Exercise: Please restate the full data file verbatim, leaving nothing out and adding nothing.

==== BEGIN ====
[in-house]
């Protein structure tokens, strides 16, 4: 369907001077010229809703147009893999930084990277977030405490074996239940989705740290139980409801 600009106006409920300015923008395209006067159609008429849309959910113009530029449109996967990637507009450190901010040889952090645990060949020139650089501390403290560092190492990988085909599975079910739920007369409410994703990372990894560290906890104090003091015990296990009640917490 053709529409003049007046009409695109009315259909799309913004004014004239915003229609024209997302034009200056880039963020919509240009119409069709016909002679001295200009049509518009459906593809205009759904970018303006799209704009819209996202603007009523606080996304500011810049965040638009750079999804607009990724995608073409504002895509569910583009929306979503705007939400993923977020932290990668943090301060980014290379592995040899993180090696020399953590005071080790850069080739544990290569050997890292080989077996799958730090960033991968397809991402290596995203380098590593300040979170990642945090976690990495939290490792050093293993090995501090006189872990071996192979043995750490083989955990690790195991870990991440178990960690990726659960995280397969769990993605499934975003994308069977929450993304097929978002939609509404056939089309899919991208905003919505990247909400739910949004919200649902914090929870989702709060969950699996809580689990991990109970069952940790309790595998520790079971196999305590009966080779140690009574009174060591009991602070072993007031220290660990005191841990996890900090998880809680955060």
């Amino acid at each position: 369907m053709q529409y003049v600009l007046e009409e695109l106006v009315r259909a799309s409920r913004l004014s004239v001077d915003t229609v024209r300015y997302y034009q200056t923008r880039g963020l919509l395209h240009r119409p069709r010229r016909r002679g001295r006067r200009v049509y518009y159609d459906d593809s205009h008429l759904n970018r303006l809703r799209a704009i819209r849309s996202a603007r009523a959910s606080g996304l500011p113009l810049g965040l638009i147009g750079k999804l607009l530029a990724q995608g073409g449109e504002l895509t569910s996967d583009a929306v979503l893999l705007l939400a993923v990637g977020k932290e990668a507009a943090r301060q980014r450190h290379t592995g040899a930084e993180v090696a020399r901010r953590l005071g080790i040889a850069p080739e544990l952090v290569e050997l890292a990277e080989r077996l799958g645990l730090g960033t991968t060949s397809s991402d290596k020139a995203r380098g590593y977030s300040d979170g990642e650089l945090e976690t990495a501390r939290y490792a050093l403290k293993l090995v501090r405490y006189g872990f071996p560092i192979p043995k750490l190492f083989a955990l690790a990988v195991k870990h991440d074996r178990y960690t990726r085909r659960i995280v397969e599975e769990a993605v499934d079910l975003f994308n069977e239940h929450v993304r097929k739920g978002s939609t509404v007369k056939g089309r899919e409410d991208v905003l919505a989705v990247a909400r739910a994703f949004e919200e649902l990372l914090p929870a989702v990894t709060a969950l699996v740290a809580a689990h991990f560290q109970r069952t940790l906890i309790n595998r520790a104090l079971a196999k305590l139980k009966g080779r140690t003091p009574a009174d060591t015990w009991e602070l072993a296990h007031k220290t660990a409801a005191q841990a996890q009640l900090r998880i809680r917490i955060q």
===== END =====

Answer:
[in-house]
């Protein structure tokens, strides 16, 4: 369907001077010229809703147009893999930084990277977030405490074996239940989705740290139980409801 600009106006409920300015923008395209006067159609008429849309959910113009530029449109996967990637507009450190901010040889952090645990060949020139650089501390403290560092190492990988085909599975079910739920007369409410994703990372990894560290906890104090003091015990296990009640917490 053709529409003049007046009409695109009315259909799309913004004014004239915003229609024209997302034009200056880039963020919509240009119409069709016909002679001295200009049509518009459906593809205009759904970018303006799209704009819209996202603007009523606080996304500011810049965040638009750079999804607009990724995608073409504002895509569910583009929306979503705007939400993923977020932290990668943090301060980014290379592995040899993180090696020399953590005071080790850069080739544990290569050997890292080989077996799958730090960033991968397809991402290596995203380098590593300040979170990642945090976690990495939290490792050093293993090995501090006189872990071996192979043995750490083989955990690790195991870990991440178990960690990726659960995280397969769990993605499934975003994308069977929450993304097929978002939609509404056939089309899919991208905003919505990247909400739910949004919200649902914090929870989702709060969950699996809580689990991990109970069952940790309790595998520790079971196999305590009966080779140690009574009174060591009991602070072993007031220290660990005191841990996890900090998880809680955060």
């Amino acid at each position: 369907m053709q529409y003049v600009l007046e009409e695109l106006v009315r259909a799309s409920r913004l004014s004239v001077d915003t229609v024209r300015y997302y034009q200056t923008r880039g963020l919509l395209h240009r119409p069709r010229r016909r002679g001295r006067r200009v049509y518009y159609d459906d593809s205009h008429l759904n970018r303006l809703r799209a704009i819209r849309s996202a603007r009523a959910s606080g996304l500011p113009l810049g965040l638009i147009g750079k999804l607009l530029a990724q995608g073409g449109e504002l895509t569910s996967d583009a929306v979503l893999l705007l939400a993923v990637g977020k932290e990668a507009a943090r301060q980014r450190h290379t592995g040899a930084e993180v090696a020399r901010r953590l005071g080790i040889a850069p080739e544990l952090v290569e050997l890292a990277e080989r077996l799958g645990l730090g960033t991968t060949s397809s991402d290596k020139a995203r380098g590593y977030s300040d979170g990642e650089l945090e976690t990495a501390r939290y490792a050093l403290k293993l090995v501090r405490y006189g872990f071996p560092i192979p043995k750490l190492f083989a955990l690790a990988v195991k870990h991440d074996r178990y960690t990726r085909r659960i995280v397969e599975e769990a993605v499934d079910l975003f994308n069977e239940h929450v993304r097929k739920g978002s939609t509404v007369k056939g089309r899919e409410d991208v905003l919505a989705v990247a909400r739910a994703f949004e919200e649902l990372l914090p929870a989702v990894t709060a969950l699996v740290a809580a689990h991990f560290q109970r069952t940790l906890i309790n595998r520790a104090l079971a196999k305590l139980k009966g080779r140690t003091p009574a009174d060591t015990w009991e602070l072993a296990h007031k220290t660990a409801a005191q841990a996890q009640l900090r998880i809680r917490i955060q």